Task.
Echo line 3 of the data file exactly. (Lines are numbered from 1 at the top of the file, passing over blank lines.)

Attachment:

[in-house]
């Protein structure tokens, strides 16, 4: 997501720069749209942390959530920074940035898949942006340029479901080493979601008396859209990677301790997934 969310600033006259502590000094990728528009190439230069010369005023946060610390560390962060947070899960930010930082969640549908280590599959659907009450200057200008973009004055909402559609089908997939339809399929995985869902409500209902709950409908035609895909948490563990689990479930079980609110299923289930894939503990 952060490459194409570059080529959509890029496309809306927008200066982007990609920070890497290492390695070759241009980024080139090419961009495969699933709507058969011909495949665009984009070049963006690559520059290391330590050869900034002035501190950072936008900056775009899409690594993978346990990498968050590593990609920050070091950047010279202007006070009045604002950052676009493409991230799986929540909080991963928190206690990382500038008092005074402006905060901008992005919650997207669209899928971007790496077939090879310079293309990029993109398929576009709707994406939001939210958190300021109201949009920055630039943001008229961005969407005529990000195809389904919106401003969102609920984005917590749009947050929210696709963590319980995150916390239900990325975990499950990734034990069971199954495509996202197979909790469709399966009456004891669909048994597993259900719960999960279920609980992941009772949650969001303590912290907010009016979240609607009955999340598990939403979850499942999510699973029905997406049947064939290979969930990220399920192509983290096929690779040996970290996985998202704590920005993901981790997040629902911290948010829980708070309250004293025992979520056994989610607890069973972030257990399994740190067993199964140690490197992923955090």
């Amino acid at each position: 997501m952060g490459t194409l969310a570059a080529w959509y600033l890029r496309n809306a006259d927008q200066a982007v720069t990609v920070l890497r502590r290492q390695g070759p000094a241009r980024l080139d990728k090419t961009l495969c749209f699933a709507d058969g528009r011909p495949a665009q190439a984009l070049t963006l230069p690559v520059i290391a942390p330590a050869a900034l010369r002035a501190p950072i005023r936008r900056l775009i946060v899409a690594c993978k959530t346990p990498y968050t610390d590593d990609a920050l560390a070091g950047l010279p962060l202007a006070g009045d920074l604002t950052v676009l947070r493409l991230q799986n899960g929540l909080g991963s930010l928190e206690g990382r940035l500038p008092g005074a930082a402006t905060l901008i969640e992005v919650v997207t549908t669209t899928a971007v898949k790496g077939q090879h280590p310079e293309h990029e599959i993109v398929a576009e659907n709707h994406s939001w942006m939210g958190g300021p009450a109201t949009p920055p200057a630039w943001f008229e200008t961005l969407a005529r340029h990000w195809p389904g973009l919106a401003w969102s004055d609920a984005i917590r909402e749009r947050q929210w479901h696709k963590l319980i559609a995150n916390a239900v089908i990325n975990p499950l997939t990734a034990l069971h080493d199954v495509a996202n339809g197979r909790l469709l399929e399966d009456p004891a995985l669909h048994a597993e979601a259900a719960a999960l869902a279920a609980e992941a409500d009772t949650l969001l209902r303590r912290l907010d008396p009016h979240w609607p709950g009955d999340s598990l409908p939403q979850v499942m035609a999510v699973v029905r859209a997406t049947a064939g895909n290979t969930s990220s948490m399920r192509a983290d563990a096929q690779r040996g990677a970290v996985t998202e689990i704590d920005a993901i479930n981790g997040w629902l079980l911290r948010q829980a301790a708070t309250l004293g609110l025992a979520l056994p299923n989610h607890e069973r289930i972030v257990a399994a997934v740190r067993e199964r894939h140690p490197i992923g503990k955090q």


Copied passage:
């Amino acid at each position: 997501m952060g490459t194409l969310a570059a080529w959509y600033l890029r496309n809306a006259d927008q200066a982007v720069t990609v920070l890497r502590r290492q390695g070759p000094a241009r980024l080139d990728k090419t961009l495969c749209f699933a709507d058969g528009r011909p495949a665009q190439a984009l070049t963006l230069p690559v520059i290391a942390p330590a050869a900034l010369r002035a501190p950072i005023r936008r900056l775009i946060v899409a690594c993978k959530t346990p990498y968050t610390d590593d990609a920050l560390a070091g950047l010279p962060l202007a006070g009045d920074l604002t950052v676009l947070r493409l991230q799986n899960g929540l909080g991963s930010l928190e206690g990382r940035l500038p008092g005074a930082a402006t905060l901008i969640e992005v919650v997207t549908t669209t899928a971007v898949k790496g077939q090879h280590p310079e293309h990029e599959i993109v398929a576009e659907n709707h994406s939001w942006m939210g958190g300021p009450a109201t949009p920055p200057a630039w943001f008229e200008t961005l969407a005529r340029h990000w195809p389904g973009l919106a401003w969102s004055d609920a984005i917590r909402e749009r947050q929210w479901h696709k963590l319980i559609a995150n916390a239900v089908i990325n975990p499950l997939t990734a034990l069971h080493d199954v495509a996202n339809g197979r909790l469709l399929e399966d009456p004891a995985l669909h048994a597993e979601a259900a719960a999960l869902a279920a609980e992941a409500d009772t949650l969001l209902r303590r912290l907010d008396p009016h979240w609607p709950g009955d999340s598990l409908p939403q979850v499942m035609a999510v699973v029905r859209a997406t049947a064939g895909n290979t969930s990220s948490m399920r192509a983290d563990a096929q690779r040996g990677a970290v996985t998202e689990i704590d920005a993901i479930n981790g997040w629902l079980l911290r948010q829980a301790a708070t309250l004293g609110l025992a979520l056994p299923n989610h607890e069973r289930i972030v257990a399994a997934v740190r067993e199964r894939h140690p490197i992923g503990k955090q």